To be fair to Dr, Horner, he does not only quote premillennialists who agree with him and amillennialists who don't. He also quotes some postmillennialists (and here we would say that we are in that number) who agree with him, such as a Brakel and Jonathan Edwards. Of course, Horner says, were they living today they would not be as optimistic.
Sir? Is it foolish optimism to hold that the Gospel is capable of transforming the nations? For we are not carnal liberals looking to the power of man to do these things, but our sufficiency is of God.
Horner cites Spurgeon's 1864 sermon on 'the Restoration and Conversion of the Jews' (no. 582, found in MTP Vol. 10) as part of his case. It is an excellent sermon, with which we completely agree, but here is an interesting point. For Spurgeon does not agree with Dr. Horner on the means of the Jews' conversion in this sermon. Spurgeon is emphatic that this mass-conversion will be by the ordinary means that God has appointed, namely prayer and preaching. But Dr, Horner maintains, with many other premillennialists, that these will not be the means that God uses at all! No, according to Dr. Horner the missionary to the Jews may only hope for the conversion of a few individuals out of Israel, but 'all Israel' cannot be turned to God by those means. They will only be converted by the parousia, the Second Advent.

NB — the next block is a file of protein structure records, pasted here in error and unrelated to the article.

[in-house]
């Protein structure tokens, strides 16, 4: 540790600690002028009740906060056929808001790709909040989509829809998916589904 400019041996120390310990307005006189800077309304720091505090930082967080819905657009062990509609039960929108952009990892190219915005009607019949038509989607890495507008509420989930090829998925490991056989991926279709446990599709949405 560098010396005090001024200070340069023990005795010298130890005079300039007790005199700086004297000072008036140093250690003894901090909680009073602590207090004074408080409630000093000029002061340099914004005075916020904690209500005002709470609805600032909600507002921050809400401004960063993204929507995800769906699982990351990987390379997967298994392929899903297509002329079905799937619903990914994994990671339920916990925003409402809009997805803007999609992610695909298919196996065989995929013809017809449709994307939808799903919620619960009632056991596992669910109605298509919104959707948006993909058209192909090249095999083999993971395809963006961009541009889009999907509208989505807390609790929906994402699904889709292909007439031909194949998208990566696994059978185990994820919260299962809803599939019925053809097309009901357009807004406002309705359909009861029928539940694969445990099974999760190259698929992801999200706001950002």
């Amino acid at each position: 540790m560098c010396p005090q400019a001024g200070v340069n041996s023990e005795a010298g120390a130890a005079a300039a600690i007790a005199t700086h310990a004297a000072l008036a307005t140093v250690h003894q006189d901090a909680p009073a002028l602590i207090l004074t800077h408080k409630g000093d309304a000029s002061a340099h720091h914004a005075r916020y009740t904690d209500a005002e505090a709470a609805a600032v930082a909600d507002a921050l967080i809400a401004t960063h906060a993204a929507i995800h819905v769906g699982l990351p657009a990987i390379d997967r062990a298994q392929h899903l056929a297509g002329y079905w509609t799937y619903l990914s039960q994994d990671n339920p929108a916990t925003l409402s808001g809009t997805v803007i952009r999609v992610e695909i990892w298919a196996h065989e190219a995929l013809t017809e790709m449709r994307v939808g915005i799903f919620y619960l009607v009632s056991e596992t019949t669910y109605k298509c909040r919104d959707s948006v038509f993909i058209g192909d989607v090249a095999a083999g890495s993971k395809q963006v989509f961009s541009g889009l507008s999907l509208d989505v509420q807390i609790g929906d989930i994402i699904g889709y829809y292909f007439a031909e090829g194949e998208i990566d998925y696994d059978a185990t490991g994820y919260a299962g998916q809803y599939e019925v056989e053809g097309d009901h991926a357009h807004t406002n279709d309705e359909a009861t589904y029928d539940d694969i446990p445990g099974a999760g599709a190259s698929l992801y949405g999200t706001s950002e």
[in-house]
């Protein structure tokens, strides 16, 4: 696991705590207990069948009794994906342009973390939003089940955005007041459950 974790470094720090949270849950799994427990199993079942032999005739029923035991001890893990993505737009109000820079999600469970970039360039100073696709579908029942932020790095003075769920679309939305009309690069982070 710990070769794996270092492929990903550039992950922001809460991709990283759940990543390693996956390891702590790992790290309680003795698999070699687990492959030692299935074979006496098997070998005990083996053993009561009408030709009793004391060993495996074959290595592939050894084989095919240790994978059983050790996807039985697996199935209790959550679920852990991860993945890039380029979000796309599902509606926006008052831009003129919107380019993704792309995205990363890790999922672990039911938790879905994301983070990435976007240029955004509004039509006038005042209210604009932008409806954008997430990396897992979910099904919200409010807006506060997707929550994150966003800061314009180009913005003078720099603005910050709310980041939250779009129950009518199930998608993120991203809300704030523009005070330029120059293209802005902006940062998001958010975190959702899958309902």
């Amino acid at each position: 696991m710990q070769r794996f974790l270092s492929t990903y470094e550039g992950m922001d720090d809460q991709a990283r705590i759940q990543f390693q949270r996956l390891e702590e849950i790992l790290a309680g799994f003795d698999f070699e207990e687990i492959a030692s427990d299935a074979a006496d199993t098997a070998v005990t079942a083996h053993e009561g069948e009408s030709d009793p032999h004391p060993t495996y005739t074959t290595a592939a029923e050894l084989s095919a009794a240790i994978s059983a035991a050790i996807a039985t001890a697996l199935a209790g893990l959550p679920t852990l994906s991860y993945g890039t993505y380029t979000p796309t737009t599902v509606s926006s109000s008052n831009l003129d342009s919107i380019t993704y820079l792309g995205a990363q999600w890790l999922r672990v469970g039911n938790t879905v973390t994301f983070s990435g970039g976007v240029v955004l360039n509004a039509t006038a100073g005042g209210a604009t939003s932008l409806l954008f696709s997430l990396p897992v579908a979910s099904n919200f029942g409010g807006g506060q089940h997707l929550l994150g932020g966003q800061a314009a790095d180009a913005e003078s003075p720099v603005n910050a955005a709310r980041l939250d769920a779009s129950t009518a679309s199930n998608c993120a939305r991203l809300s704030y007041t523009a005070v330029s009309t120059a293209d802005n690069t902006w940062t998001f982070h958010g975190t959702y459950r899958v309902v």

So Spurgeon's 1864 sermon is more compatible with our Postmillennialism than with Dr. Horner's Premillennialism!

There is an excellent essay on Spurgeon's theology in relation to Israel here at the Spurgeon Archive.
Readers may be surprised at our frequent references to David Brown. They ought not to be. We have long regarded Brown as the master on this subject. The ISBN of the reprint of his book is: ISBN/Ref 9780921148111 / 0921148119. We found it vastly superior to Horner. advertise it for sale here.

God willing, we shall continue with these thoughts next time.

[Illustration: The Bevis Marks Synagogue in London, the oldest functioning London Synagogue]

No comments: